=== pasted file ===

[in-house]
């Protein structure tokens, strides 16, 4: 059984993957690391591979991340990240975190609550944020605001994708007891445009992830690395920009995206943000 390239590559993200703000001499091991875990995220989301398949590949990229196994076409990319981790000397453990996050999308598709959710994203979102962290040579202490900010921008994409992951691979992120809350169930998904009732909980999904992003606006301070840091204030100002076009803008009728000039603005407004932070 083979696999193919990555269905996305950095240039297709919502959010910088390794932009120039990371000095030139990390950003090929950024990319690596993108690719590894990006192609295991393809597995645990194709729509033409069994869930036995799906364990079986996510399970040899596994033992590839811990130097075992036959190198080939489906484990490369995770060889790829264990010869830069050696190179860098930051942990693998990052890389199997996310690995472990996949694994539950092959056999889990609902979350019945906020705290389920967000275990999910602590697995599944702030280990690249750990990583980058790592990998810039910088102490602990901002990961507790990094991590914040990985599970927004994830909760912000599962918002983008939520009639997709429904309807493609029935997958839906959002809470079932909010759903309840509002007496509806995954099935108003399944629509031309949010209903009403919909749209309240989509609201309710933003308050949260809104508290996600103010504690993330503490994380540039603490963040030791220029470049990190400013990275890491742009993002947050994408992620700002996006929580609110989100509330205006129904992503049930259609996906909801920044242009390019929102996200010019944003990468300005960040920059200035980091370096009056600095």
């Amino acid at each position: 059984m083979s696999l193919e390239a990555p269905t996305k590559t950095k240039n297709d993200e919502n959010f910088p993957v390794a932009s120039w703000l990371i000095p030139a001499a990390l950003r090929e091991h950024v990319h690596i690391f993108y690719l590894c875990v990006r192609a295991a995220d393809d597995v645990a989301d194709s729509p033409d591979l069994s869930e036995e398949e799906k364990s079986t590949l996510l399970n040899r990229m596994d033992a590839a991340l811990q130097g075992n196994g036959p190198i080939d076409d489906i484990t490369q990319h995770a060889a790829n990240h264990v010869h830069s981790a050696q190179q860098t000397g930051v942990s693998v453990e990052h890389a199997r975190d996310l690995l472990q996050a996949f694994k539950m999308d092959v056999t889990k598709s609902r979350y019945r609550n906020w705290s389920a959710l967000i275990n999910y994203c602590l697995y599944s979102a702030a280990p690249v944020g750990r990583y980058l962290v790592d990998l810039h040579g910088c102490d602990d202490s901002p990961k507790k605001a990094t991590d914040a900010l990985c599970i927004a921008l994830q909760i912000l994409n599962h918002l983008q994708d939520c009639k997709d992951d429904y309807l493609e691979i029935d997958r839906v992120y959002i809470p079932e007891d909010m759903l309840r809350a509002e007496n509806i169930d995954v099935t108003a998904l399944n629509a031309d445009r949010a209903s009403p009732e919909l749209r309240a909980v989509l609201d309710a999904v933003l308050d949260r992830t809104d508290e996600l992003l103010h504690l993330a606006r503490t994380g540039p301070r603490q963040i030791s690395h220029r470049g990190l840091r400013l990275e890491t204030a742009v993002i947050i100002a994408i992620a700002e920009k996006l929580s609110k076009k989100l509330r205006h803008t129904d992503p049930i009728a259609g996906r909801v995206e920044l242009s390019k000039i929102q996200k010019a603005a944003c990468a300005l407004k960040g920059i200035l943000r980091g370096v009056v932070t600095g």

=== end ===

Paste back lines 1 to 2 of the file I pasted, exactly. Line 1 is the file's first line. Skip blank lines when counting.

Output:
[in-house]
């Protein structure tokens, strides 16, 4: 059984993957690391591979991340990240975190609550944020605001994708007891445009992830690395920009995206943000 390239590559993200703000001499091991875990995220989301398949590949990229196994076409990319981790000397453990996050999308598709959710994203979102962290040579202490900010921008994409992951691979992120809350169930998904009732909980999904992003606006301070840091204030100002076009803008009728000039603005407004932070 083979696999193919990555269905996305950095240039297709919502959010910088390794932009120039990371000095030139990390950003090929950024990319690596993108690719590894990006192609295991393809597995645990194709729509033409069994869930036995799906364990079986996510399970040899596994033992590839811990130097075992036959190198080939489906484990490369995770060889790829264990010869830069050696190179860098930051942990693998990052890389199997996310690995472990996949694994539950092959056999889990609902979350019945906020705290389920967000275990999910602590697995599944702030280990690249750990990583980058790592990998810039910088102490602990901002990961507790990094991590914040990985599970927004994830909760912000599962918002983008939520009639997709429904309807493609029935997958839906959002809470079932909010759903309840509002007496509806995954099935108003399944629509031309949010209903009403919909749209309240989509609201309710933003308050949260809104508290996600103010504690993330503490994380540039603490963040030791220029470049990190400013990275890491742009993002947050994408992620700002996006929580609110989100509330205006129904992503049930259609996906909801920044242009390019929102996200010019944003990468300005960040920059200035980091370096009056600095």